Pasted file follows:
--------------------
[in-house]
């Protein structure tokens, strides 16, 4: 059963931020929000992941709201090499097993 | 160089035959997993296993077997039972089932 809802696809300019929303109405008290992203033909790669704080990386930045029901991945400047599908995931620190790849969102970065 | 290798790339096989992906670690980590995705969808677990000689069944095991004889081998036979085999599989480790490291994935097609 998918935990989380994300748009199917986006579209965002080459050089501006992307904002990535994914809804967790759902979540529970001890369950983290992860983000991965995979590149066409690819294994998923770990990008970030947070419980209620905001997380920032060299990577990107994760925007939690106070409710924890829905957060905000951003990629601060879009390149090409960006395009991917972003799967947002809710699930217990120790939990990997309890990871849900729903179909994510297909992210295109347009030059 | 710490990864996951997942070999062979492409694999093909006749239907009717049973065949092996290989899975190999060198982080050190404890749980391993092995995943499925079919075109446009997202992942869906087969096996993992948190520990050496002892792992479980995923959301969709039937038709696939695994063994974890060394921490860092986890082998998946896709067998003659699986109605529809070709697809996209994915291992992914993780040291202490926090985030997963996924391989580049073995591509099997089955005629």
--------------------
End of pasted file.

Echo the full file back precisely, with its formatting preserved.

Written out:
[in-house]
């Protein structure tokens, strides 16, 4: 059963931020929000992941709201090499097993 | 160089035959997993296993077997039972089932 809802696809300019929303109405008290992203033909790669704080990386930045029901991945400047599908995931620190790849969102970065 | 290798790339096989992906670690980590995705969808677990000689069944095991004889081998036979085999599989480790490291994935097609 998918935990989380994300748009199917986006579209965002080459050089501006992307904002990535994914809804967790759902979540529970001890369950983290992860983000991965995979590149066409690819294994998923770990990008970030947070419980209620905001997380920032060299990577990107994760925007939690106070409710924890829905957060905000951003990629601060879009390149090409960006395009991917972003799967947002809710699930217990120790939990990997309890990871849900729903179909994510297909992210295109347009030059 | 710490990864996951997942070999062979492409694999093909006749239907009717049973065949092996290989899975190999060198982080050190404890749980391993092995995943499925079919075109446009997202992942869906087969096996993992948190520990050496002892792992479980995923959301969709039937038709696939695994063994974890060394921490860092986890082998998946896709067998003659699986109605529809070709697809996209994915291992992914993780040291202490926090985030997963996924391989580049073995591509099997089955005629």